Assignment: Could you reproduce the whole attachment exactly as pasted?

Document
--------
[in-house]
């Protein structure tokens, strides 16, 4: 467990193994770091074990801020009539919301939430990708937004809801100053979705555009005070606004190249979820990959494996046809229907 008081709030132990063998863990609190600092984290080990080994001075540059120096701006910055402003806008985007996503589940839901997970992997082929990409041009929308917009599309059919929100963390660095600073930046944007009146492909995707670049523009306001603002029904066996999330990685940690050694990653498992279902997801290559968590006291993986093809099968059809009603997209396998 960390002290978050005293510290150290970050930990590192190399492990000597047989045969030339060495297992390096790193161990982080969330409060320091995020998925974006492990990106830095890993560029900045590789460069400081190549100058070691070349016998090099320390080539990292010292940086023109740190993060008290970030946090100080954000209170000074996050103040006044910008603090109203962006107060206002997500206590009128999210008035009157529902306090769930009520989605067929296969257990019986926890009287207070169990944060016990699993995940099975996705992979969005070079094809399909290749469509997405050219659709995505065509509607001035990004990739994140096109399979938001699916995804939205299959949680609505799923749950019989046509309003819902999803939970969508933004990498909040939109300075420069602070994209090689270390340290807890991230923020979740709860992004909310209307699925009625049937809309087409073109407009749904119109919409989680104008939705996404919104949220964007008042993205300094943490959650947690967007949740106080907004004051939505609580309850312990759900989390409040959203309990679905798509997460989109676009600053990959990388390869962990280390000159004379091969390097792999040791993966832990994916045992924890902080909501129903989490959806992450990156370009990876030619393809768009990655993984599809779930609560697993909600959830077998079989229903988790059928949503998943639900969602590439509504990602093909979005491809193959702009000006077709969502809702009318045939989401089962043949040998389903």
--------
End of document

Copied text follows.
[in-house]
């Protein structure tokens, strides 16, 4: 467990193994770091074990801020009539919301939430990708937004809801100053979705555009005070606004190249979820990959494996046809229907 008081709030132990063998863990609190600092984290080990080994001075540059120096701006910055402003806008985007996503589940839901997970992997082929990409041009929308917009599309059919929100963390660095600073930046944007009146492909995707670049523009306001603002029904066996999330990685940690050694990653498992279902997801290559968590006291993986093809099968059809009603997209396998 960390002290978050005293510290150290970050930990590192190399492990000597047989045969030339060495297992390096790193161990982080969330409060320091995020998925974006492990990106830095890993560029900045590789460069400081190549100058070691070349016998090099320390080539990292010292940086023109740190993060008290970030946090100080954000209170000074996050103040006044910008603090109203962006107060206002997500206590009128999210008035009157529902306090769930009520989605067929296969257990019986926890009287207070169990944060016990699993995940099975996705992979969005070079094809399909290749469509997405050219659709995505065509509607001035990004990739994140096109399979938001699916995804939205299959949680609505799923749950019989046509309003819902999803939970969508933004990498909040939109300075420069602070994209090689270390340290807890991230923020979740709860992004909310209307699925009625049937809309087409073109407009749904119109919409989680104008939705996404919104949220964007008042993205300094943490959650947690967007949740106080907004004051939505609580309850312990759900989390409040959203309990679905798509997460989109676009600053990959990388390869962990280390000159004379091969390097792999040791993966832990994916045992924890902080909501129903989490959806992450990156370009990876030619393809768009990655993984599809779930609560697993909600959830077998079989229903988790059928949503998943639900969602590439509504990602093909979005491809193959702009000006077709969502809702009318045939989401089962043949040998389903």